Sparks in Shanghai – The 2017 Chinese Grand Prix 

Round two of the 2017 F1 season is done and dusted, with a reasonably comfortable victory for Lewis Hamilton and, after a few hijinks, a reasonably comfortable second place for Sebastian Vettel too. The race (that saw all but one driver start on intermediate tyres, due to water on the track) provided a better examination of the new cars than Australia did, as well as providing some interesting tests on the difficulties of overtaking. A couple of guys reaffirmed why they are held in high regard, and for a few others, it was a race to forget.

Williams’ Lance Stroll was a very early casualty – his rear-left tyre was tagged by Sergio Perez’s front-right, sending the youngster onto the gravel and out of the race on the very first lap. That brought out the virtual safety car, which became the safety car itself on lap two, when the Sauber of Antonio Giovinazzi met the front of the pit wall, having crashed in qualifying a day earlier. Between the VSC and SC, the race was more or less handed to Hamilton; Vettel had pitted early (something a few drivers were doing) to don dry weather tyres, but the safety car handed a more or less free stop to Hamilton, who controlled the race from there.

Further back. Max Verstappen had enjoyed a strong start and the Red Bull man went from 16th to seventh on the first lap, enjoying the slippery conditions. He was helped by Carlos Sainz going more or less backwards in his Toro Rosso – Sainz had been the only guy out on slick tyres, and not only did he start badly, he span at the first sequence of corners.

Daniel Ricciardo had put his Red Bull ahead of Kimi Raikkonen’s Ferrari, and after the early flurry of pit stops it was Hamilton out front with Ricciardo behind him and Verstappen bearing down on his teammate. Valtteri Bottas managed to end any hopes he had of a podium finish when he span as the safety car spell came to an end, and had to work his way back up the order.

A brief battle ensued between Ricciardo and Verstappen, whilst behind them the two Ferraris battled each other, with Vettel struggling to get by Raikkonen. Before too long, Verstappen had swept by Ricciardo and was setting off after Hamilton, but the Red Bulls’ pace was very much due to the supersoft tyre, whilst both Mercedes and Ferrari were looking comfortable on the softs. Hamilton began to edge away, never really troubled. Behind him, Vettel darted by Raikkonen at turn 6, catching his teammate by surprise, and on lap 22 showed Raikkonen how to pass a Red Bull, going to wheel to wheel with Ricciardo through the first six corners, with the two even banging wheels on the exit from turn 6. After this, Vettel bore down upon Verstappen, who would lose second place after locking up hard into turn 14.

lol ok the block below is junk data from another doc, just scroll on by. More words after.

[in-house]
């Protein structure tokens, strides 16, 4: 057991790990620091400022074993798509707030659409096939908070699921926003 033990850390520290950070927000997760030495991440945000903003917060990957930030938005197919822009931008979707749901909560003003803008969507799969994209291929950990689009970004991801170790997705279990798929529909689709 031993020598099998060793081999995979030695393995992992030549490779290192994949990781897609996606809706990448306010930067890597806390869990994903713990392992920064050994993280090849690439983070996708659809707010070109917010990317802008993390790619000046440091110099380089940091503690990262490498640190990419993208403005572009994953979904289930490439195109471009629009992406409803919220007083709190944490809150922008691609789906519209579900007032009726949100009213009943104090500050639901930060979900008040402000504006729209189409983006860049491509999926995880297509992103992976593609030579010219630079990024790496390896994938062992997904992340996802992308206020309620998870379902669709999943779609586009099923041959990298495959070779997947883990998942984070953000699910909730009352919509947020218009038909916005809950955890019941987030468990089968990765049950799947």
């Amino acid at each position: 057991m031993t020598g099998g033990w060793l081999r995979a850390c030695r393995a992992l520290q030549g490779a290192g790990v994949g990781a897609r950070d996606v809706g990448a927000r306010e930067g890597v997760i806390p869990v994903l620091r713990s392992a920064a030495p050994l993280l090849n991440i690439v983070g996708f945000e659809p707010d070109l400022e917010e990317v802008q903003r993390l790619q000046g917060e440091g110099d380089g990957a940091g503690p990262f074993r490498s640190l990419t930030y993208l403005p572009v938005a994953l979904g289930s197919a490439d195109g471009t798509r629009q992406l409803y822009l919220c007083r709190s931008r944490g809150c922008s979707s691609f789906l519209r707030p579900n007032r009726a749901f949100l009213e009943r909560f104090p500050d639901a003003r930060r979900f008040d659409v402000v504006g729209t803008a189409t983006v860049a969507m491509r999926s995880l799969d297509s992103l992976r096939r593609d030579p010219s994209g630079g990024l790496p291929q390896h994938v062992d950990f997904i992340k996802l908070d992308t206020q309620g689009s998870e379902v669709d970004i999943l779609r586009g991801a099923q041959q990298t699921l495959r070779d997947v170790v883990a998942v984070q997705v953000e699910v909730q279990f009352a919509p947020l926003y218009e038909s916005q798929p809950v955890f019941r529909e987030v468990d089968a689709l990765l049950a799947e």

A second round of pit stops didn’t do too much to unhinge the established order, though Raikkonen did fall behind a much-recovered Sainz, who had taken advantage of circumstances to put himself back up to 6th. Raikkonen did manage to get by the Toro Rosso but his chances of catching the Red Bulls had been hurt, whilst Bottas staged his own recovery and would eventually get up to 6th himself, but 7th for Sainz was still a great effort.

Spare a thought for Fernando Alonso. He had dragged his McLaren into the points, battling for 7th at one point – but on lap 33 a problem – either a fuel pressure issue or trouble with the drive shaft – put him out. Teammate Stoffel Vandoorne had suffered a similar fate earlier on – another bleak day for McLaren.

Elsewhere, Kevin Magnussen took 8th for Haas and both Perez and Esteban Ocon (who had also fought his way up the field) took the final points places for Force India.

So Hamilton and Vettel are now tied at the top, albeit with only two races run. If not for strategy calls being affected by the safety car, it’s entirely possible Vettel would have been a lot closer to Hamilton. Meanwhile, Mercedes are now a point ahead of Ferrari in the constructor’s championship. Next up is Bahrain, in a weeks’ time!


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